On April 27, 2015, the U.S. Supreme Court granted a petition for writ of
Spokeo, Inc. v. Robbins, an appeal from the ruling of the 9th Circuit Court of Appeals. The issue
on appeal is whether Article III of the U.S. Constitution allows a plaintiff
who has suffered no actual harm to bring a lawsuit based on a violation
of a federal statute. The case is based on a lawsuit filed under the Fair
Credit Reporting Act (FCRA).
In that lawsuit, the plaintiff could not prove actual harm, but could prove
that the Act (which provides individuals with a right to sue) was violated.
The Ninth Circuit held that a violation of statutory rights was sufficient
to give Robins standing to sue...he did not need to prove actual harm.
Spokeo, Inc.'s petition for writ (available
here) notes that there is a split amongst the federal appellate circuits on
this issue. The Ninth, Sixth, and Seventh Circuits agree that a statutory
violation by itself is sufficient to give a consumer standing to sue under
the FCRA. The Fourth and Second circuits have not addressed the issue
in an FCRA context, but have addressed it in the context of other federal
statutes (e.g. ERISA).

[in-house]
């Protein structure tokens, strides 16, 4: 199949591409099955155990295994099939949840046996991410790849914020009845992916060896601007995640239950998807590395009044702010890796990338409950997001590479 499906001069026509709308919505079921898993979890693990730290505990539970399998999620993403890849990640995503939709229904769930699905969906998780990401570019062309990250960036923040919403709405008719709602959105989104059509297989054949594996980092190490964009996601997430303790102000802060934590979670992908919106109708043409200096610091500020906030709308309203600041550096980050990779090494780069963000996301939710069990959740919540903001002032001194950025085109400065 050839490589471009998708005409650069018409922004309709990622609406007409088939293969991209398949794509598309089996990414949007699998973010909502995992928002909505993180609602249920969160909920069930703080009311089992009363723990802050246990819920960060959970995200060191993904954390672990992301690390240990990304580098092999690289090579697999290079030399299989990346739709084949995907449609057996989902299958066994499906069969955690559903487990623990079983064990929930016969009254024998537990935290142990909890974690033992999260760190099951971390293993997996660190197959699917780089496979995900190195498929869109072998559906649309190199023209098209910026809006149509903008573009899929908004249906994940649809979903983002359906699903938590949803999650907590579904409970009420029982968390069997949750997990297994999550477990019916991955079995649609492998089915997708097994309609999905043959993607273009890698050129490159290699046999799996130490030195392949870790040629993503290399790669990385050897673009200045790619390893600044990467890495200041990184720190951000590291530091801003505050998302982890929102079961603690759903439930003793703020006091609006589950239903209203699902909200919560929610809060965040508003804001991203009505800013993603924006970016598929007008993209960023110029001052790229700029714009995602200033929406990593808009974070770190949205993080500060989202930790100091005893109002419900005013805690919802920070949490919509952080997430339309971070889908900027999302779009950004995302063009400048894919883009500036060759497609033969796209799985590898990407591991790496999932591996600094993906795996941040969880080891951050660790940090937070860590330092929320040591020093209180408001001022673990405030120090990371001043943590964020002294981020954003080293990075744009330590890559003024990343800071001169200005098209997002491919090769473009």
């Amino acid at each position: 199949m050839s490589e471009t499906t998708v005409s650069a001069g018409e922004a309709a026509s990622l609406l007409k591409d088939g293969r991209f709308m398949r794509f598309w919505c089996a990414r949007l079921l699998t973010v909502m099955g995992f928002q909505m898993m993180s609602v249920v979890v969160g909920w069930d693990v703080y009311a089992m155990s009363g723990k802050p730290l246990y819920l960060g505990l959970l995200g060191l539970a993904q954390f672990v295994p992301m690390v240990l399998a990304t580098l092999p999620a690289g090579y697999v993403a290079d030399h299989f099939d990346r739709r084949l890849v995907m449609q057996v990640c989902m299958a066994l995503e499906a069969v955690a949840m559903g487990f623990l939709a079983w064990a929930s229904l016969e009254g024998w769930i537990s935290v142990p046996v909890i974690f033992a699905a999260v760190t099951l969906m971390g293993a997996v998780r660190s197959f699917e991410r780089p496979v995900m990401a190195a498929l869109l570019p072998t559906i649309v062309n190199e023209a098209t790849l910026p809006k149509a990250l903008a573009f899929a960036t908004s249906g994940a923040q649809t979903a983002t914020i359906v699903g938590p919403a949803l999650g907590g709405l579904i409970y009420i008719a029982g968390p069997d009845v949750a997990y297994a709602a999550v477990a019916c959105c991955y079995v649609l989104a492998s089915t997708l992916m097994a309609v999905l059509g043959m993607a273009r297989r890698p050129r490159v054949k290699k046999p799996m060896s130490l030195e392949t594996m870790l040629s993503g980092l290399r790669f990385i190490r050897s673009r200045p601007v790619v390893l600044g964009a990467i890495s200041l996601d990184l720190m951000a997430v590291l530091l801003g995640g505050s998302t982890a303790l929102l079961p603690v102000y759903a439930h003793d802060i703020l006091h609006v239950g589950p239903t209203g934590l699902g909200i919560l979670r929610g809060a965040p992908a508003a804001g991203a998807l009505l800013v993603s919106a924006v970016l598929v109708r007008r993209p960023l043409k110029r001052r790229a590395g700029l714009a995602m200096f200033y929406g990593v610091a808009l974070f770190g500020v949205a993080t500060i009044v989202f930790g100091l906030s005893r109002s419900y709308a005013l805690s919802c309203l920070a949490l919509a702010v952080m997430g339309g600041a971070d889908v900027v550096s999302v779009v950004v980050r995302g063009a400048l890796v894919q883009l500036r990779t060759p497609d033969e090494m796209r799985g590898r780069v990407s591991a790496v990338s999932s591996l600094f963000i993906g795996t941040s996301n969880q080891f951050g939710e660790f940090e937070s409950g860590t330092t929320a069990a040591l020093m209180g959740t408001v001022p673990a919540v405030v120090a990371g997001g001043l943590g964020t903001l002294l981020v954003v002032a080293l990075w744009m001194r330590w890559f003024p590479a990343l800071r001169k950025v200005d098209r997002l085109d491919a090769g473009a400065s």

Spokeo, Inc's brief also notes that a determination of the issue on
appeal would have an effect on other federal consumer-protection statutes.
For example the Truth In Lending Act, the Fair Debt Collection Practices
Act, the Telephone Consumer Protection Act, and the Fair Housing Act all
provide for statutory damages, but don't necessarily require actual
harm to the consumer.
For our clients, this is an exceptionally important issue because our circuit
(the 7th) currently allows for purely statutory damages in these types of cases.
For consumers overall, this is a highly important case. If the SCOTUS rules
in favor of Spokeo, Inc., then it will gut the main deterrent effect of
these consumer protection statutes. By allowing consumers to claim statutory
damages (even when not personally harmed) and then allowing them to recover
their attorney's fees, the federal consumer protection statutes increase
the likelihood that companies are held accountable for their bad acts.
Without this statutory liability, then the majority of these statutes will
go largely unenforced--the federal regulatory entities have a finite amount
of resources and cannot possibly pursue each and every claim.
As this case develops (likely a year or more from now), I'll be sure
to update the blog.